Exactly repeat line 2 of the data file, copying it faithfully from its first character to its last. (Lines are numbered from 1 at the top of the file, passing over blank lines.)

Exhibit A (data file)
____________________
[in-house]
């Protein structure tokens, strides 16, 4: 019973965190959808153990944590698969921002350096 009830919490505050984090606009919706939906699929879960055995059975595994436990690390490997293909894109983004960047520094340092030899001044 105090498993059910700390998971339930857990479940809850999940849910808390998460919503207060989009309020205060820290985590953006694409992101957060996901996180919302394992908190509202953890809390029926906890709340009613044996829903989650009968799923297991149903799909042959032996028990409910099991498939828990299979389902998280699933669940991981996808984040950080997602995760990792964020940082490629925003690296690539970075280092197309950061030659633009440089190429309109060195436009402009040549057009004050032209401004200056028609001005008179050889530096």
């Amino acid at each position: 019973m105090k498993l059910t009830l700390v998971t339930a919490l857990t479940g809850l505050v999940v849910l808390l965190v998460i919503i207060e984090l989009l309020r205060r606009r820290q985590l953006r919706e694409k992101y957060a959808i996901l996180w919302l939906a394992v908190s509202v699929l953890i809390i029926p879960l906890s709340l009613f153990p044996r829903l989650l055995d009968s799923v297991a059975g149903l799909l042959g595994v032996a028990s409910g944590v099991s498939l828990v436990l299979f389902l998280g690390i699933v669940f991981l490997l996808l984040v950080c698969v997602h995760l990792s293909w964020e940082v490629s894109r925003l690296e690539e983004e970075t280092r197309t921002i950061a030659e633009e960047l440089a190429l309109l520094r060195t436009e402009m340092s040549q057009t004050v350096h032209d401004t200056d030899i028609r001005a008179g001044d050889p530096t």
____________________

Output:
């Protein structure tokens, strides 16, 4: 019973965190959808153990944590698969921002350096 009830919490505050984090606009919706939906699929879960055995059975595994436990690390490997293909894109983004960047520094340092030899001044 105090498993059910700390998971339930857990479940809850999940849910808390998460919503207060989009309020205060820290985590953006694409992101957060996901996180919302394992908190509202953890809390029926906890709340009613044996829903989650009968799923297991149903799909042959032996028990409910099991498939828990299979389902998280699933669940991981996808984040950080997602995760990792964020940082490629925003690296690539970075280092197309950061030659633009440089190429309109060195436009402009040549057009004050032209401004200056028609001005008179050889530096």